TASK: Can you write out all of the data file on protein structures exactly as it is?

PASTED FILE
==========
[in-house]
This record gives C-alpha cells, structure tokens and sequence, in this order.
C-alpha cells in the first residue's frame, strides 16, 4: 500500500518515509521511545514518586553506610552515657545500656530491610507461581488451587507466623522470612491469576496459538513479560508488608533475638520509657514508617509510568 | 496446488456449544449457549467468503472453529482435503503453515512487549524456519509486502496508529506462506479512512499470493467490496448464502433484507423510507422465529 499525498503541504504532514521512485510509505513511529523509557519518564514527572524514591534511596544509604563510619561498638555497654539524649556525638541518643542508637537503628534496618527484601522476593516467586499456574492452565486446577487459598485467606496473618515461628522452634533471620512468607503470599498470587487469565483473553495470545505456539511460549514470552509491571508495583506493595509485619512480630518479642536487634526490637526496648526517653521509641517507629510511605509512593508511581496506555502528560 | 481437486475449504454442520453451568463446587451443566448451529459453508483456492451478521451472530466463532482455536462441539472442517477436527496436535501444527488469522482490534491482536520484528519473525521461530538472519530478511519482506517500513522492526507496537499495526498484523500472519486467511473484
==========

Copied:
[in-house]
This record gives C-alpha cells, structure tokens and sequence, in this order.
C-alpha cells in the first residue's frame, strides 16, 4: 500500500518515509521511545514518586553506610552515657545500656530491610507461581488451587507466623522470612491469576496459538513479560508488608533475638520509657514508617509510568 | 496446488456449544449457549467468503472453529482435503503453515512487549524456519509486502496508529506462506479512512499470493467490496448464502433484507423510507422465529 499525498503541504504532514521512485510509505513511529523509557519518564514527572524514591534511596544509604563510619561498638555497654539524649556525638541518643542508637537503628534496618527484601522476593516467586499456574492452565486446577487459598485467606496473618515461628522452634533471620512468607503470599498470587487469565483473553495470545505456539511460549514470552509491571508495583506493595509485619512480630518479642536487634526490637526496648526517653521509641517507629510511605509512593508511581496506555502528560 | 481437486475449504454442520453451568463446587451443566448451529459453508483456492451478521451472530466463532482455536462441539472442517477436527496436535501444527488469522482490534491482536520484528519473525521461530538472519530478511519482506517500513522492526507496537499495526498484523500472519486467511473484